At the beginning of each television season, the major networks hold what they call “upfronts,” where they present their upcoming programming to potential advertisers. Now, remember that the recent industry wisdom has been that traditional television’s vaunted days as the premier advertising platform are on the wane, and that eventually digital video will supplant it altogether. And indeed, the past few years have seen upfront sales continually dipping as digital outlets have siphoned off a greater share of the domestic marketing spend.
But YouTube hasn’t killed the boob tube just yet: This year’s upfronts saw a huge increase in demand, even as networks began raising their rates significantly for the first time in almost a decade.
The key measure in TV advertising sales is “Cost per thousand impressions” (CPM). Last year NBC was asking for a 5 percent bump in CPM. The network’s ratings still aren’t what they were in its heyday—nor any other network, for that matter—but increased demand for airtime has led to a sizeable increase in their ad rates: “NBCU’s NBC broadcast network has pressed for CPM hikes of between 11% and 13% in deals for primetime inventory, according to media buyers…”
Radio and print media like newspapers and magazines also took a hit from the emergence of digital advertising, but unlike television, they don’t appear to have much hope for a rebound. At their peak they accounted for 40 percent of all advertising. Today that number is closer to 10 percent.
The Allure of TV
So why is television proving more resilient? For one thing, it’s still incredibly engaging as a medium. There is much talk about the interactivity and social-connectedness of digital platforms, but the passive and relaxing format of TV is still highly desirable to many. Not everyone wants to drive the car at all times. Sometimes it’s nice to just be driven.
Digital video is also typically much shorter, unplanned, and less “sticky”—so still not quite as valuable as TV broadcasting. The day may come when a Super Bowl spot streamed online costs as much as one that is televised, but that day hasn’t come yet.
This year, consumer packaged goods (CPG) companies, quick-service restaurant chains, and pharmaceutical companies in particular have made big investments in the coming TV season. Many of the top domestic advertisers are in markets that don’t significantly benefit from the hyper-targeted, youth-oriented, and somewhat ephemeral world of digital advertising. Massive CPG firms like Procter & Gamble, Unilever, and Nestle that manage entire fleets of brands still see the value in broad-based marketing, because they have products in virtually every home and have worked for years to engender lifelong customers.
Still, even the big guys can see the writing on the wall and understand the need to adapt with the times. The Millennial demographic is moving away from TV in growing numbers (over the past five years, TV time dropped 34 percent in the 12-17 demo, and fell by 27 percent for the 25-34 age group). Brands hope to develop relationships with young people that stick with them. If you can make a loyal customer out of a teenager today, that is potentially decades of repeat sales down the road.
Furthermore, TV is beset on all sides by upstarts gunning for their advertising market share. Netflix, Youtube, Hulu, Facebook, Amazon, and dozens of smaller players have their own far-reaching plans on attracting eyeballs with original, purchased, and user-generated video content.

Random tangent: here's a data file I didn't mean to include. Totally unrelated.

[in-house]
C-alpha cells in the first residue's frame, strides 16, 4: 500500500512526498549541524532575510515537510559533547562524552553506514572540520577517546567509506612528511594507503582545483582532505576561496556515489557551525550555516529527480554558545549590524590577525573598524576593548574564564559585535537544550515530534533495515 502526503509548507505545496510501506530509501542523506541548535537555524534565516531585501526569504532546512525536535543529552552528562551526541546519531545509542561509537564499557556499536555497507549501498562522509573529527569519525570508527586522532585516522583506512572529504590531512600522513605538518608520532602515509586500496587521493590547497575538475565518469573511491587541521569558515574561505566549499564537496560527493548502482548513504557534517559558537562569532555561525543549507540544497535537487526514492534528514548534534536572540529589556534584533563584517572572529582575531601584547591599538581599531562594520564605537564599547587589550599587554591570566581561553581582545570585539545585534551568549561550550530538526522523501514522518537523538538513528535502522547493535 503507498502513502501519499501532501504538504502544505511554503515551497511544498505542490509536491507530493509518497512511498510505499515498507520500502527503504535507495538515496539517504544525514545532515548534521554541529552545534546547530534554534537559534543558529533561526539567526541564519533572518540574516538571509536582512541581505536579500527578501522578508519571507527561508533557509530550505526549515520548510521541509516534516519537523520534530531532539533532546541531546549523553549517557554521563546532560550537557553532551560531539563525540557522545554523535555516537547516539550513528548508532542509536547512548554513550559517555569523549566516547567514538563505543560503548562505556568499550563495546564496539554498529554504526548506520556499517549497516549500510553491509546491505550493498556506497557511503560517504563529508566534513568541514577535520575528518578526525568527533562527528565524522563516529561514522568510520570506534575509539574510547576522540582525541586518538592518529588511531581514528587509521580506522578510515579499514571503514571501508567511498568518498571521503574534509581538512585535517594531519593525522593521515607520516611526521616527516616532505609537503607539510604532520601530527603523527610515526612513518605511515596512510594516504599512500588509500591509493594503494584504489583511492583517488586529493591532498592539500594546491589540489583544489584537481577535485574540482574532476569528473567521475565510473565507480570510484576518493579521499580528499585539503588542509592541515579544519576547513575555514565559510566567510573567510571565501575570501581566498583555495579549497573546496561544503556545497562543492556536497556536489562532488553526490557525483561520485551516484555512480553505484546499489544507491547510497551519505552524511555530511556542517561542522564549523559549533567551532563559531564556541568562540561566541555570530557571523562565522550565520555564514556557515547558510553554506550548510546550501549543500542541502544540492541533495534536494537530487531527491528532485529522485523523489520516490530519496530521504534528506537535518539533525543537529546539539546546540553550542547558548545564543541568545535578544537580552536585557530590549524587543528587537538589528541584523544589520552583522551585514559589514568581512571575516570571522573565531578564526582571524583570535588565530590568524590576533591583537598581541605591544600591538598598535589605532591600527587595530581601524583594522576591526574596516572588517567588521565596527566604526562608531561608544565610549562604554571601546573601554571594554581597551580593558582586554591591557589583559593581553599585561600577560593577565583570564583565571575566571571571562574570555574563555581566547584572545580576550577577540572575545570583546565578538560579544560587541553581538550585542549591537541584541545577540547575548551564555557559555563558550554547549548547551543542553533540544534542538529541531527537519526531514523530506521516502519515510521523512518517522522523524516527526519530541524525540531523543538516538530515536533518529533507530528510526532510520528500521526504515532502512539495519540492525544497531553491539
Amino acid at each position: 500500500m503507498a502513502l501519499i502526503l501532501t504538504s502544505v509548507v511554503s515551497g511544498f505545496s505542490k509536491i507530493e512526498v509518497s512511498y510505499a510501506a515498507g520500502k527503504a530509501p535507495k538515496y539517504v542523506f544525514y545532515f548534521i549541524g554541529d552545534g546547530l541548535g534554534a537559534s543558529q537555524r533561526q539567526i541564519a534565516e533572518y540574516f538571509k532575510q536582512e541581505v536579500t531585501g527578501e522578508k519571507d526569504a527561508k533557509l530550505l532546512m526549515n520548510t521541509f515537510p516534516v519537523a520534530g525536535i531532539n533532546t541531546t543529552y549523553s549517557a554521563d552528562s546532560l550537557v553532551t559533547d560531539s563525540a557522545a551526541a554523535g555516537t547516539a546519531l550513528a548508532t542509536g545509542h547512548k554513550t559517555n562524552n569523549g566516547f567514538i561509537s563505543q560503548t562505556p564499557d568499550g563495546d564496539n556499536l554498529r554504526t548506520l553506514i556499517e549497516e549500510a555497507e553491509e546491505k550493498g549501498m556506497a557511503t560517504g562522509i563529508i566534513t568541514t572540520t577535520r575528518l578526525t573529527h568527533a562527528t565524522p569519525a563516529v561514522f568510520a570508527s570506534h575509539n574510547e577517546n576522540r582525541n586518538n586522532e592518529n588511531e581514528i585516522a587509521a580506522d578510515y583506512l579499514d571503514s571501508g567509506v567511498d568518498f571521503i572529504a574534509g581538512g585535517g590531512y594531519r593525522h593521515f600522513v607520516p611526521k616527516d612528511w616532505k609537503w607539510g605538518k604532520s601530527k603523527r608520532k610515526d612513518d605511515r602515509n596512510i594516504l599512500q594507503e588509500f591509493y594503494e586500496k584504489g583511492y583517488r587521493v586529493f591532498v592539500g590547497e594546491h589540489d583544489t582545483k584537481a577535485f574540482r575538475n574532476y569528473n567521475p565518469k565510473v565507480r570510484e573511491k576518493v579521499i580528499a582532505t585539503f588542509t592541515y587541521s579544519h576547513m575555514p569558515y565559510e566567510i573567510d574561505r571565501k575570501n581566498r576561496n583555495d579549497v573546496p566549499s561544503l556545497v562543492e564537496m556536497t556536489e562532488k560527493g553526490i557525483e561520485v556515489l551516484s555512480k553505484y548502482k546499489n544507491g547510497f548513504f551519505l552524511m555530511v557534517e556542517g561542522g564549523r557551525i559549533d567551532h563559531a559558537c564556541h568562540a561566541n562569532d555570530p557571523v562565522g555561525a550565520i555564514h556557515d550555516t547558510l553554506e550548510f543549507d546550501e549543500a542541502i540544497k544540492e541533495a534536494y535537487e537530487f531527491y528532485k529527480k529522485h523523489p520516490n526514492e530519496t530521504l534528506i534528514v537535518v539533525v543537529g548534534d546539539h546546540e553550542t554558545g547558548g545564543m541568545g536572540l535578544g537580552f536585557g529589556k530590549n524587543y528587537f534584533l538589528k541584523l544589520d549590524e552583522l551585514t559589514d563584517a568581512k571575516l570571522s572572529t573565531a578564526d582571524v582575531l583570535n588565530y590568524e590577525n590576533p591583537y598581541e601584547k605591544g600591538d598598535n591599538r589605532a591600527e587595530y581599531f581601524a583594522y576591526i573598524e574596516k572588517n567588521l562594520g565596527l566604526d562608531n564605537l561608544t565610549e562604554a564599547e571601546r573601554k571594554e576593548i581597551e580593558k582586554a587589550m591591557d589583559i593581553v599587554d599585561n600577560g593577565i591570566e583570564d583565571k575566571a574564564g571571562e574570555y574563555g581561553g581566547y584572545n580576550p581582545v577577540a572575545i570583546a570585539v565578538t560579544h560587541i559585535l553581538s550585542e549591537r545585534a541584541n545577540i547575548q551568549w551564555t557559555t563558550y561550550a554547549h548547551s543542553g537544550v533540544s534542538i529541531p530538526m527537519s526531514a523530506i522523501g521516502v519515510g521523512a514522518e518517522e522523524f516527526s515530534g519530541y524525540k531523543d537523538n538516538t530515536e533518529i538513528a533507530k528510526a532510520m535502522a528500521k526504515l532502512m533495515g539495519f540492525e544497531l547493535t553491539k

If that wasn’t enough, DVR ad-skipping has eroded some of the confidence brands used to have that their ads would even reach their target markets. Other than live events like sports, most programming is ripe for time shifting that obliterates their hard work with the press of a button. (“Furthermore, rampant multi-tasking has marginalized much of the time that still remains. For millions, the television has actually become the “second screen” experience…”)
Adapt to Survive
So while traditional TV still has fight left in it, there’s definitely cause for rethinking the old paradigms. Highly interruptive commercials are disfavored, so native formats, sponsored content, and reduced commercial loads are being reconsidered.
For example, on Leap Day, NBC replaced 18 minutes of commercial time on Late Night with Seth Meyers with programming sponsored by American Express. Fox’s hit drama Empire has had limited commercial interruptions since its inception, which helped keep fans engaged and increased the value of the airtime.
Turner’s subsidiaries, including TNT and TruTV also set a goal of a mere ten minutes of ads per hour during some shows: “Using methods from focus groups to eye tracking, Turner research found that reducing commercial clutter gives viewers a better experience and advertisers better results, a spokeswoman said, with gains in both ad recall and purchase intent.”
The other big change in TV is newer metrics. The tube still lags far behind online platforms in their extreme granularity and speed when it comes to analyzing user activity and engagement, but the gap is not quite as wide as it once was.
Cablevision has invested heavily in “addressable advertising,” the ability for brands to select audiences rather than programs when buying airtime. According to Cablevision media sales president Ben Tatta: “In the last three years it’s grown faster than any other capability on the ad side.”
In the end, if TV hopes to survive into the next generation of media consumption it needs to accept that it is now part of a much larger omniplatform ecosystem. “It’s no longer a debate between TV and digital, said Adam Harter, VP-cultural connections, PepsiCo. ‘It’s how do we bring those two things together?’”